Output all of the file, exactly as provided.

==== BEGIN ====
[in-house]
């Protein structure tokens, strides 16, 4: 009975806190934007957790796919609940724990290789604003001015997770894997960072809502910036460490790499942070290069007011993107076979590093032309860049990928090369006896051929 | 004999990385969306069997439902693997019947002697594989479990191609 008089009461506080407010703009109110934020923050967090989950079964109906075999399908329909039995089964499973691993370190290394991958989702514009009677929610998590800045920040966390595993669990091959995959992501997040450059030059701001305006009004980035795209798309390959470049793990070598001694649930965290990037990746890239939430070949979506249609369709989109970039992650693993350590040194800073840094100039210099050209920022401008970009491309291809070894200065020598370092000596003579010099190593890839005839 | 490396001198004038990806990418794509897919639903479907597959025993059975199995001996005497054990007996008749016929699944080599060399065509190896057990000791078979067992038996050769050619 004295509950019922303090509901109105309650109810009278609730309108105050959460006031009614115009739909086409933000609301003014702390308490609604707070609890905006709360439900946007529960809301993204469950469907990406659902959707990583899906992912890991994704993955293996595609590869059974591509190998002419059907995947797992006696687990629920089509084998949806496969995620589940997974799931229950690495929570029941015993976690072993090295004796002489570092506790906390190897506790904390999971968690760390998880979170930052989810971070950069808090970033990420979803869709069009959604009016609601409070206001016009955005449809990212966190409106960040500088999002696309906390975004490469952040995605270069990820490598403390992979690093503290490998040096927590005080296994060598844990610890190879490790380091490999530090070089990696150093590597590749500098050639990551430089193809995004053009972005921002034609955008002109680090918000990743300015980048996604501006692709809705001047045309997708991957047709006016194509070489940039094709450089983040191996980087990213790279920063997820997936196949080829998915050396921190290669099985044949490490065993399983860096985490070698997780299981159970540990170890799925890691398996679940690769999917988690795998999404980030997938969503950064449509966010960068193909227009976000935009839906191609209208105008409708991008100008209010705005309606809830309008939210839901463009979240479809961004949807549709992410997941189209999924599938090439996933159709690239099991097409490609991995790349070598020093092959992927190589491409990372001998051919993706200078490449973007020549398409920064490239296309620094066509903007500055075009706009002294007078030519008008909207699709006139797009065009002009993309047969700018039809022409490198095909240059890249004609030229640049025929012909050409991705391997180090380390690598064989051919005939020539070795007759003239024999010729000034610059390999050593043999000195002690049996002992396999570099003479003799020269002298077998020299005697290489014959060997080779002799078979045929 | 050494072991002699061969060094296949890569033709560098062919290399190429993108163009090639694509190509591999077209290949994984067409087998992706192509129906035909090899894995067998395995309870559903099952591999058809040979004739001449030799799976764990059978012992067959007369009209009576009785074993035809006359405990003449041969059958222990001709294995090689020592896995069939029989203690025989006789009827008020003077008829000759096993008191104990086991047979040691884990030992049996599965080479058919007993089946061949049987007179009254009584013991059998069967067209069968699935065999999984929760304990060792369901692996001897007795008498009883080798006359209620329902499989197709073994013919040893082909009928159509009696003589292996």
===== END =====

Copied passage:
[in-house]
């Protein structure tokens, strides 16, 4: 009975806190934007957790796919609940724990290789604003001015997770894997960072809502910036460490790499942070290069007011993107076979590093032309860049990928090369006896051929 | 004999990385969306069997439902693997019947002697594989479990191609 008089009461506080407010703009109110934020923050967090989950079964109906075999399908329909039995089964499973691993370190290394991958989702514009009677929610998590800045920040966390595993669990091959995959992501997040450059030059701001305006009004980035795209798309390959470049793990070598001694649930965290990037990746890239939430070949979506249609369709989109970039992650693993350590040194800073840094100039210099050209920022401008970009491309291809070894200065020598370092000596003579010099190593890839005839 | 490396001198004038990806990418794509897919639903479907597959025993059975199995001996005497054990007996008749016929699944080599060399065509190896057990000791078979067992038996050769050619 004295509950019922303090509901109105309650109810009278609730309108105050959460006031009614115009739909086409933000609301003014702390308490609604707070609890905006709360439900946007529960809301993204469950469907990406659902959707990583899906992912890991994704993955293996595609590869059974591509190998002419059907995947797992006696687990629920089509084998949806496969995620589940997974799931229950690495929570029941015993976690072993090295004796002489570092506790906390190897506790904390999971968690760390998880979170930052989810971070950069808090970033990420979803869709069009959604009016609601409070206001016009955005449809990212966190409106960040500088999002696309906390975004490469952040995605270069990820490598403390992979690093503290490998040096927590005080296994060598844990610890190879490790380091490999530090070089990696150093590597590749500098050639990551430089193809995004053009972005921002034609955008002109680090918000990743300015980048996604501006692709809705001047045309997708991957047709006016194509070489940039094709450089983040191996980087990213790279920063997820997936196949080829998915050396921190290669099985044949490490065993399983860096985490070698997780299981159970540990170890799925890691398996679940690769999917988690795998999404980030997938969503950064449509966010960068193909227009976000935009839906191609209208105008409708991008100008209010705005309606809830309008939210839901463009979240479809961004949807549709992410997941189209999924599938090439996933159709690239099991097409490609991995790349070598020093092959992927190589491409990372001998051919993706200078490449973007020549398409920064490239296309620094066509903007500055075009706009002294007078030519008008909207699709006139797009065009002009993309047969700018039809022409490198095909240059890249004609030229640049025929012909050409991705391997180090380390690598064989051919005939020539070795007759003239024999010729000034610059390999050593043999000195002690049996002992396999570099003479003799020269002298077998020299005697290489014959060997080779002799078979045929 | 050494072991002699061969060094296949890569033709560098062919290399190429993108163009090639694509190509591999077209290949994984067409087998992706192509129906035909090899894995067998395995309870559903099952591999058809040979004739001449030799799976764990059978012992067959007369009209009576009785074993035809006359405990003449041969059958222990001709294995090689020592896995069939029989203690025989006789009827008020003077008829000759096993008191104990086991047979040691884990030992049996599965080479058919007993089946061949049987007179009254009584013991059998069967067209069968699935065999999984929760304990060792369901692996001897007795008498009883080798006359209620329902499989197709073994013919040893082909009928159509009696003589292996």